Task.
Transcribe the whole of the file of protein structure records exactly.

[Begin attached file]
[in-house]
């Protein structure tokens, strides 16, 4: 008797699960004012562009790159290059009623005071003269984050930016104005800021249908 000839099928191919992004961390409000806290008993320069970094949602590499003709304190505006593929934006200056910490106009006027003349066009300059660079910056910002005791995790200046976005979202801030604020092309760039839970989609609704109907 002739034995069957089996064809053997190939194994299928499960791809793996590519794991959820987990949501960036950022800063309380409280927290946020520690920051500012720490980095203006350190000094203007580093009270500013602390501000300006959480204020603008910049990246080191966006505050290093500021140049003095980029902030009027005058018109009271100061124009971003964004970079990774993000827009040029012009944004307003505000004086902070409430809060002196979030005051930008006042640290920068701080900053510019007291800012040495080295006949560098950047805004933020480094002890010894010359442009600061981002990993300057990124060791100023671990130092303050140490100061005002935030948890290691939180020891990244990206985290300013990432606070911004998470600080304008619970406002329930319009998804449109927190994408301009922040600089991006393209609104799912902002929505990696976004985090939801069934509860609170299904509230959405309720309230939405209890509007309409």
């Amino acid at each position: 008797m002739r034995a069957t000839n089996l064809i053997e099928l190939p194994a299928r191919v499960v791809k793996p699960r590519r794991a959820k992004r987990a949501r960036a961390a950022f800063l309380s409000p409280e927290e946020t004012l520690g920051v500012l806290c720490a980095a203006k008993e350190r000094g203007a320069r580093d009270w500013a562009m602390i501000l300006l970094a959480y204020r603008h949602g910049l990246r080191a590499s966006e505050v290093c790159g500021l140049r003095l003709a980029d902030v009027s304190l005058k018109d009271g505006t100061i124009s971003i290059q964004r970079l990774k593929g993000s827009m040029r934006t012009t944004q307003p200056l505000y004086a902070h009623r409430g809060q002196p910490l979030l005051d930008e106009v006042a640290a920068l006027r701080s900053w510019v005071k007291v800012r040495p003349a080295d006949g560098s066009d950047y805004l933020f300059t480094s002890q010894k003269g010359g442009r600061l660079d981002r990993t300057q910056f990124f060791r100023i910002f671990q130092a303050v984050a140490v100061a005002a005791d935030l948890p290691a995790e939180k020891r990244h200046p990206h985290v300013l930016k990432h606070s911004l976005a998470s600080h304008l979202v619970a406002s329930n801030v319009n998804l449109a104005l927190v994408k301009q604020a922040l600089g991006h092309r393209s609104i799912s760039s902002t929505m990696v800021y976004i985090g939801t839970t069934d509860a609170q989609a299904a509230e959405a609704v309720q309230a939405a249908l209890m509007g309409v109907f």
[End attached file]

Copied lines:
[in-house]
């Protein structure tokens, strides 16, 4: 008797699960004012562009790159290059009623005071003269984050930016104005800021249908 000839099928191919992004961390409000806290008993320069970094949602590499003709304190505006593929934006200056910490106009006027003349066009300059660079910056910002005791995790200046976005979202801030604020092309760039839970989609609704109907 002739034995069957089996064809053997190939194994299928499960791809793996590519794991959820987990949501960036950022800063309380409280927290946020520690920051500012720490980095203006350190000094203007580093009270500013602390501000300006959480204020603008910049990246080191966006505050290093500021140049003095980029902030009027005058018109009271100061124009971003964004970079990774993000827009040029012009944004307003505000004086902070409430809060002196979030005051930008006042640290920068701080900053510019007291800012040495080295006949560098950047805004933020480094002890010894010359442009600061981002990993300057990124060791100023671990130092303050140490100061005002935030948890290691939180020891990244990206985290300013990432606070911004998470600080304008619970406002329930319009998804449109927190994408301009922040600089991006393209609104799912902002929505990696976004985090939801069934509860609170299904509230959405309720309230939405209890509007309409």
């Amino acid at each position: 008797m002739r034995a069957t000839n089996l064809i053997e099928l190939p194994a299928r191919v499960v791809k793996p699960r590519r794991a959820k992004r987990a949501r960036a961390a950022f800063l309380s409000p409280e927290e946020t004012l520690g920051v500012l806290c720490a980095a203006k008993e350190r000094g203007a320069r580093d009270w500013a562009m602390i501000l300006l970094a959480y204020r603008h949602g910049l990246r080191a590499s966006e505050v290093c790159g500021l140049r003095l003709a980029d902030v009027s304190l005058k018109d009271g505006t100061i124009s971003i290059q964004r970079l990774k593929g993000s827009m040029r934006t012009t944004q307003p200056l505000y004086a902070h009623r409430g809060q002196p910490l979030l005051d930008e106009v006042a640290a920068l006027r701080s900053w510019v005071k007291v800012r040495p003349a080295d006949g560098s066009d950047y805004l933020f300059t480094s002890q010894k003269g010359g442009r600061l660079d981002r990993t300057q910056f990124f060791r100023i910002f671990q130092a303050v984050a140490v100061a005002a005791d935030l948890p290691a995790e939180k020891r990244h200046p990206h985290v300013l930016k990432h606070s911004l976005a998470s600080h304008l979202v619970a406002s329930n801030v319009n998804l449109a104005l927190v994408k301009q604020a922040l600089g991006h092309r393209s609104i799912s760039s902002t929505m990696v800021y976004i985090g939801t839970t069934d509860a609170q989609a299904a509230e959405a609704v309720q309230a939405a249908l209890m509007g309409v109907f």